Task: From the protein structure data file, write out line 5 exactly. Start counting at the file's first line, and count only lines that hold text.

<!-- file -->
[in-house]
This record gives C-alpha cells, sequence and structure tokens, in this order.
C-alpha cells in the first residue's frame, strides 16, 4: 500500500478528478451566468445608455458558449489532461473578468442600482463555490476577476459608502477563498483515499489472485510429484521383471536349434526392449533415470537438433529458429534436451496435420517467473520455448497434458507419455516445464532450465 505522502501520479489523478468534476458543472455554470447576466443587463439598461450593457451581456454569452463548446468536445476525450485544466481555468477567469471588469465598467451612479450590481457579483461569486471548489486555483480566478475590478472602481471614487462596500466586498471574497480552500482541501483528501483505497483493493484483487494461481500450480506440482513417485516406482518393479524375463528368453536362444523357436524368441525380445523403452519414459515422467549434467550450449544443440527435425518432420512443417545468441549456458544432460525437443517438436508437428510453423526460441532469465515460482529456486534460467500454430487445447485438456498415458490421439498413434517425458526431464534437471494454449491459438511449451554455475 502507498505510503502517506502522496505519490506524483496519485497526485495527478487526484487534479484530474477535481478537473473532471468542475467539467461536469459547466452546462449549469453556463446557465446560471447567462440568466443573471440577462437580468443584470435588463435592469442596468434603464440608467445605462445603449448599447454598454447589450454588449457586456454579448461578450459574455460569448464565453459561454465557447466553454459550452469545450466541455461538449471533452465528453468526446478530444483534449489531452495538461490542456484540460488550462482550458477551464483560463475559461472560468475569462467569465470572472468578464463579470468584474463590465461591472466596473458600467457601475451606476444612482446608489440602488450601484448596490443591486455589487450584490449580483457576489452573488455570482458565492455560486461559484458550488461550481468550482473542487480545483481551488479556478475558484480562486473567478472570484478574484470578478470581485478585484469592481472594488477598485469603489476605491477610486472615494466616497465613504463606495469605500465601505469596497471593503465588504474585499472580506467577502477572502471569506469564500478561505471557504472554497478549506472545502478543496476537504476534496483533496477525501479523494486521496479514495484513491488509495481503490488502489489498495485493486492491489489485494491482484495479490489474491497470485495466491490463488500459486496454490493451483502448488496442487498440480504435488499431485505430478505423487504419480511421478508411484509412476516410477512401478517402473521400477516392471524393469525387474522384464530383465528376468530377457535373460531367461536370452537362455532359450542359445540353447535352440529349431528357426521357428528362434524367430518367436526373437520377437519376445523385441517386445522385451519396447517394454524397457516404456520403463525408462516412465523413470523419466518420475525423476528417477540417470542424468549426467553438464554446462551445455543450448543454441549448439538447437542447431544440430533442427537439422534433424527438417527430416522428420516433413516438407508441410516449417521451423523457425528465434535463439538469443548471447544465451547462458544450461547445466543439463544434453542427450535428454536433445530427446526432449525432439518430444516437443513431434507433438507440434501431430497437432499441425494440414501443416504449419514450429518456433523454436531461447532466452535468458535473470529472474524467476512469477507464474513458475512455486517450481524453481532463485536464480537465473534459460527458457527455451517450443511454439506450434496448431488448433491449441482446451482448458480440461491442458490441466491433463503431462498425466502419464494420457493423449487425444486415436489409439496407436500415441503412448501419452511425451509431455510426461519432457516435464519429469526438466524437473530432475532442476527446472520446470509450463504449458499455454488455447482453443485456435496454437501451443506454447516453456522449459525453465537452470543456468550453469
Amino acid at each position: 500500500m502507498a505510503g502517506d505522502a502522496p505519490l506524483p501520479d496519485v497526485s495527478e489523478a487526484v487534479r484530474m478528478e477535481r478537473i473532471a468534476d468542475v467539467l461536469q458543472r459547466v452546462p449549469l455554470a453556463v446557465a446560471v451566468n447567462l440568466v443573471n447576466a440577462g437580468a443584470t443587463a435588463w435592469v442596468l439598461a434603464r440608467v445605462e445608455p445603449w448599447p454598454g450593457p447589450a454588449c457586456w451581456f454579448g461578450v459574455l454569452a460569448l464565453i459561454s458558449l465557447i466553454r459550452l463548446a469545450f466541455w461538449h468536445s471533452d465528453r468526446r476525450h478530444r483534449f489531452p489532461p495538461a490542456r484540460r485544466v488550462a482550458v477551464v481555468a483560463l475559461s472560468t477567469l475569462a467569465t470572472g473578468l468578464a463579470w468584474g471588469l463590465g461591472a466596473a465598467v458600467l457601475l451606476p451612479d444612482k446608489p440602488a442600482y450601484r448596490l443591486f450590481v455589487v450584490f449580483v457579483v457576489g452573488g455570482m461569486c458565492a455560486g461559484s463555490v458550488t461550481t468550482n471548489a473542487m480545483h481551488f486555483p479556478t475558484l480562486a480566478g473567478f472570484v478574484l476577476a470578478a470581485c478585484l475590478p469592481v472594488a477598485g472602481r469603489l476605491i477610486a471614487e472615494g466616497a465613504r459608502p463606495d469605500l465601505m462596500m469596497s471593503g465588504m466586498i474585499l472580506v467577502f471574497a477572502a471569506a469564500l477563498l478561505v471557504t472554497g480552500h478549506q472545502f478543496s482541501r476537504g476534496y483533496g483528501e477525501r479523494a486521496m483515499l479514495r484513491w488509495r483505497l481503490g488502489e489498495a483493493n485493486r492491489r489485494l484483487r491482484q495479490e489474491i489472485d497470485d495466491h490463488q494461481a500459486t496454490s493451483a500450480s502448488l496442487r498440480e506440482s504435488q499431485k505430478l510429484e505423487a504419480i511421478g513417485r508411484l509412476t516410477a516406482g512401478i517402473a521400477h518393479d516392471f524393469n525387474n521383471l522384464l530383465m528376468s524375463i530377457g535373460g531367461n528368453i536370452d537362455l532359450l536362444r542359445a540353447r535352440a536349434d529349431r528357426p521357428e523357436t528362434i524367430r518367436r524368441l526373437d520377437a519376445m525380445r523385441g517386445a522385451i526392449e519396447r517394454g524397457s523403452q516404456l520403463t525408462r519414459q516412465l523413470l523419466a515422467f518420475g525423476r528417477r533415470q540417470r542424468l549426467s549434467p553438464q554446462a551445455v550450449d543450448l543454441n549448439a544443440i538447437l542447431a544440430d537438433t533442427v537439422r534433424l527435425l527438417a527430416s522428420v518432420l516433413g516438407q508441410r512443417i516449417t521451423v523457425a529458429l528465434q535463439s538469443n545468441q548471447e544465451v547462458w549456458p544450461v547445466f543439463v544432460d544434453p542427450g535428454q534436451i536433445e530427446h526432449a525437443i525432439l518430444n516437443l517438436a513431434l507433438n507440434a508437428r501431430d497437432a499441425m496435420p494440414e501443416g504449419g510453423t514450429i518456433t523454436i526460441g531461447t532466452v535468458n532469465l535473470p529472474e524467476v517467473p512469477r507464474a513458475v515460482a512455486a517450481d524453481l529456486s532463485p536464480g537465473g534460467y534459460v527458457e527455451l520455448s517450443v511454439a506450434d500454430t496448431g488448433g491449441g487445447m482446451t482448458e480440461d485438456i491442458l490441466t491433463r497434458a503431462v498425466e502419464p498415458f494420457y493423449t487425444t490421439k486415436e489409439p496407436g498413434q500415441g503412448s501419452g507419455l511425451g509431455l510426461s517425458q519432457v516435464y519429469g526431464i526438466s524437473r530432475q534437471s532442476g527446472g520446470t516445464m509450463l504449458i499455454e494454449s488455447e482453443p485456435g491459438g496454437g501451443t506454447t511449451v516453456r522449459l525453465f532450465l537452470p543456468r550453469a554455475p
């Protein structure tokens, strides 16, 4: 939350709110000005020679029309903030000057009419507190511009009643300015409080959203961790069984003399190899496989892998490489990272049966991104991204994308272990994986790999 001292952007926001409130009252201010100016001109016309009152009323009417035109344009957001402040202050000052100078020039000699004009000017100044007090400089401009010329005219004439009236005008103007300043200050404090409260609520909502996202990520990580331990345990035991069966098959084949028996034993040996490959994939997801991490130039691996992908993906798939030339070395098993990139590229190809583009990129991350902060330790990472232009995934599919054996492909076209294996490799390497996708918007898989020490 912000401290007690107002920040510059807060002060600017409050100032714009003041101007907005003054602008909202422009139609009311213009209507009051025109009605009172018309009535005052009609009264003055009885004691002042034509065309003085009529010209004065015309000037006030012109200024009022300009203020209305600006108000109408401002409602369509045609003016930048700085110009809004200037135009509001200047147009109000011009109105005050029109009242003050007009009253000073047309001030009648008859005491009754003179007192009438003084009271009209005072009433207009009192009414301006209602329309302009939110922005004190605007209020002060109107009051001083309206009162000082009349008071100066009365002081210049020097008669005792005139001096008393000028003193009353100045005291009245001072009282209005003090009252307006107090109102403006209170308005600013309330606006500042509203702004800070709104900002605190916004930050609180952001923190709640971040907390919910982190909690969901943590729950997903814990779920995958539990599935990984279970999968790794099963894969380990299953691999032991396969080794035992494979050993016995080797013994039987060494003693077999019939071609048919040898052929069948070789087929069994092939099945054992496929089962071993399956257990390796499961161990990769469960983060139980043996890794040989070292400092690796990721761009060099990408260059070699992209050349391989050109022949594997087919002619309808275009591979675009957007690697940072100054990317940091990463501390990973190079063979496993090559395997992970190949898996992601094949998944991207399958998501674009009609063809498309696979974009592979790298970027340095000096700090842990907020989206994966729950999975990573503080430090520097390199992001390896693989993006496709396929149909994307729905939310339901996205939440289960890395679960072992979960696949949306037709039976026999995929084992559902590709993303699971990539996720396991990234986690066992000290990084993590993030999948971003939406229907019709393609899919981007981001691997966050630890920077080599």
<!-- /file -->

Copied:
């Protein structure tokens, strides 16, 4: 939350709110000005020679029309903030000057009419507190511009009643300015409080959203961790069984003399190899496989892998490489990272049966991104991204994308272990994986790999 001292952007926001409130009252201010100016001109016309009152009323009417035109344009957001402040202050000052100078020039000699004009000017100044007090400089401009010329005219004439009236005008103007300043200050404090409260609520909502996202990520990580331990345990035991069966098959084949028996034993040996490959994939997801991490130039691996992908993906798939030339070395098993990139590229190809583009990129991350902060330790990472232009995934599919054996492909076209294996490799390497996708918007898989020490 912000401290007690107002920040510059807060002060600017409050100032714009003041101007907005003054602008909202422009139609009311213009209507009051025109009605009172018309009535005052009609009264003055009885004691002042034509065309003085009529010209004065015309000037006030012109200024009022300009203020209305600006108000109408401002409602369509045609003016930048700085110009809004200037135009509001200047147009109000011009109105005050029109009242003050007009009253000073047309001030009648008859005491009754003179007192009438003084009271009209005072009433207009009192009414301006209602329309302009939110922005004190605007209020002060109107009051001083309206009162000082009349008071100066009365002081210049020097008669005792005139001096008393000028003193009353100045005291009245001072009282209005003090009252307006107090109102403006209170308005600013309330606006500042509203702004800070709104900002605190916004930050609180952001923190709640971040907390919910982190909690969901943590729950997903814990779920995958539990599935990984279970999968790794099963894969380990299953691999032991396969080794035992494979050993016995080797013994039987060494003693077999019939071609048919040898052929069948070789087929069994092939099945054992496929089962071993399956257990390796499961161990990769469960983060139980043996890794040989070292400092690796990721761009060099990408260059070699992209050349391989050109022949594997087919002619309808275009591979675009957007690697940072100054990317940091990463501390990973190079063979496993090559395997992970190949898996992601094949998944991207399958998501674009009609063809498309696979974009592979790298970027340095000096700090842990907020989206994966729950999975990573503080430090520097390199992001390896693989993006496709396929149909994307729905939310339901996205939440289960890395679960072992979960696949949306037709039976026999995929084992559902590709993303699971990539996720396991990234986690066992000290990084993590993030999948971003939406229907019709393609899919981007981001691997966050630890920077080599």